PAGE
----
Women and Children
The women of medieval London managed to run their own businesses and do the household chores while some others often involved in trade activities. The richâ€™s daughters were married at young age to make family connection, but poorer women wait until the age of 20s because they had to save adequate money to set up a house with their husband.
Most children in medieval London didnâ€™t survive to their adulthood because they were vulnerable to the disease. In the free time, they played pewter toys and ice skates. In winter, they were knitted clothes to keep them warm. The families with more money could pay for their children to attend grammar school and study with parish clerk, while most poor children didnâ€™t have a chance to attend school.
Always on Time
Marked to Standard
In the 1100s, the church and the religious houses were the main culture inside London. People attended the church for whole week. Priest played their role in church by singing or saying in Latin. Many Londoners are the member of religious guild because when they became the member of the church, church would provide them in both social and financial helps.
In the 1100s and 1200s, a new style of literature emerged in Europe. Vernacular, the everyday language of people, was written by scholars in Latin. Today the vernacular languages are called Germanic languages. One of the popular forms of the vernacular literature was the chanson de geste which was the narrative poem portrayed the ideals of chivalry. Another English poet Geoffrey Chaucer also influenced vernacular literature. In The Canterbury Tales, Chaucer wrote about everyday life of town people (Beers, 1993, p. 187).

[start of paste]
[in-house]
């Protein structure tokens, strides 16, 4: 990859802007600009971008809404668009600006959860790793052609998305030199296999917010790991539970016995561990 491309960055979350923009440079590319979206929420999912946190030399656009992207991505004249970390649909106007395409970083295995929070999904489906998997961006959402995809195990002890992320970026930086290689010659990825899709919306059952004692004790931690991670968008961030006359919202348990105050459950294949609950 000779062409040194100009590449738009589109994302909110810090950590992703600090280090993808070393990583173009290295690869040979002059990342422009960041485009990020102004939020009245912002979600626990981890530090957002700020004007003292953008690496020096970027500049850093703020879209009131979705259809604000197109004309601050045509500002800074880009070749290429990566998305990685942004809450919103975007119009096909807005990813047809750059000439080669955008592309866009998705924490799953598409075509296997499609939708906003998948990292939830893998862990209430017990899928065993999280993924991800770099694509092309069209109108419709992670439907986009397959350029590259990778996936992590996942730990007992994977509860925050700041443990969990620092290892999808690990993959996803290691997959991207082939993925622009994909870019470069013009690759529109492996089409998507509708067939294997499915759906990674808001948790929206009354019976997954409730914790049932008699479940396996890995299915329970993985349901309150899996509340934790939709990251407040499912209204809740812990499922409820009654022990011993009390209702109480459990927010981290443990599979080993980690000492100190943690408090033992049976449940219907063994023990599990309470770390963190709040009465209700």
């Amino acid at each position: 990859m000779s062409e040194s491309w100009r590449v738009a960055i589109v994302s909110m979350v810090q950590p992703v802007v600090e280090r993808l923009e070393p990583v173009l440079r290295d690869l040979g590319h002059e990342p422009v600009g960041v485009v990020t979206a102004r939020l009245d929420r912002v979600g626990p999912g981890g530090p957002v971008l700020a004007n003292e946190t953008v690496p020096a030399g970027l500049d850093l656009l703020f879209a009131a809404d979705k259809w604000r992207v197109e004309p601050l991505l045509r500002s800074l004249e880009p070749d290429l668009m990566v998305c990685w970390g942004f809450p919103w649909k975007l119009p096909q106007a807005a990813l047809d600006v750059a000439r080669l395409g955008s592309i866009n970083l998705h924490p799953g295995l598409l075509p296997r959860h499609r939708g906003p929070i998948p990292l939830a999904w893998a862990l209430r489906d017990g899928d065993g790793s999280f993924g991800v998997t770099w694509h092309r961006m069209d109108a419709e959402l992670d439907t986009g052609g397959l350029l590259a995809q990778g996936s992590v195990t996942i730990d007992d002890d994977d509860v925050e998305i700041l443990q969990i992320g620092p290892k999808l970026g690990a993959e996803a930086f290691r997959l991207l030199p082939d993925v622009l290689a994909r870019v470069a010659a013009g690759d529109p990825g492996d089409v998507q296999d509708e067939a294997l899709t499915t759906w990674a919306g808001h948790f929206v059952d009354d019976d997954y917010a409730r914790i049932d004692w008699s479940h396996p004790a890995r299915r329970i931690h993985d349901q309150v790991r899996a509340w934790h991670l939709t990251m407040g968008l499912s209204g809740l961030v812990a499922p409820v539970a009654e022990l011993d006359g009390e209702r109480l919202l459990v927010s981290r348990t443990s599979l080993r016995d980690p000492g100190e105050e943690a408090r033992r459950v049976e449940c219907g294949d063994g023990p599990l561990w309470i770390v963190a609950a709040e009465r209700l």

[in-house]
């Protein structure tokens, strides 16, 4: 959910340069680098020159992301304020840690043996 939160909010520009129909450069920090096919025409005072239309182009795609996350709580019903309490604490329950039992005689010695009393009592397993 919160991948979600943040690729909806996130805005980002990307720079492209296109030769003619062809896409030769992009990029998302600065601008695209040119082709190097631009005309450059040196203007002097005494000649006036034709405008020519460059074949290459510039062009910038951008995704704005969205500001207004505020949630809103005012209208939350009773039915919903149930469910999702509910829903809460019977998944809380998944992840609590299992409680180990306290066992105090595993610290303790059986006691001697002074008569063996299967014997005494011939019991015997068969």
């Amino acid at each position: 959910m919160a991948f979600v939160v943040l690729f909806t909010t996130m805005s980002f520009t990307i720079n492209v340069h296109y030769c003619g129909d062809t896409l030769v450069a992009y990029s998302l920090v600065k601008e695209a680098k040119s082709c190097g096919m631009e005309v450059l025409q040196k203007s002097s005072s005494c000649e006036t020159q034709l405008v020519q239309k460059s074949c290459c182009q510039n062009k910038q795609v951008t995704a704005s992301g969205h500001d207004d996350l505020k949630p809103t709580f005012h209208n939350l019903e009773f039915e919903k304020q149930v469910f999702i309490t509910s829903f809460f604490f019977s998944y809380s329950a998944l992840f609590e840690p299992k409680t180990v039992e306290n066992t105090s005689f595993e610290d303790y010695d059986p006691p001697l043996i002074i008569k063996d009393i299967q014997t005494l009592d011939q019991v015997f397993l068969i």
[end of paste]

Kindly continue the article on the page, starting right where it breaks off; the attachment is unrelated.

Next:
Centre of Learning
The universities were established by scholars for the associations of students and teachers. Before long, it was under the Church control. However, universities officials were members of the clergy and therefore answerable to the Church. University students learned the seven liberal arts: rhetoric, grammar, logic, geometry, arithmetic, astronomy, and music. They took examination to become a bachelor. They also trained for high position in the Church or in government.
Science and Technology
In the early middle ages, the scientific knowledge was largely forgotten. In science, the Church gave lecture to students about the universe. It was generally based on a few surviving classical works, yet it had many errors. Despite the lack in science and experiment, scholars made a crucial advance. They used Hindu-Arabic numerals to invent a new development in mathematics.
Great advances were the creation of technology. Windmill and waterwheel increased the food production, and later, follow by the invention of clock, glasses, and glass for windows. In late medieval, scientist began to make draw conclusion of the experiment that had long been used by alchemists, who combine philosophy and magical beliefs. Alchemistsâ€™ workshops were similar to today laboratories that consisted of container to store the liquid and smoking furnaces.
Physician were trained at universities for training and made some advances in medicine, which combined traditional remedies, superstition, and Christian beliefs. Many people believed that illness was the form of evil spirits or devil. Surgery was sometimes performed to release evil spirits.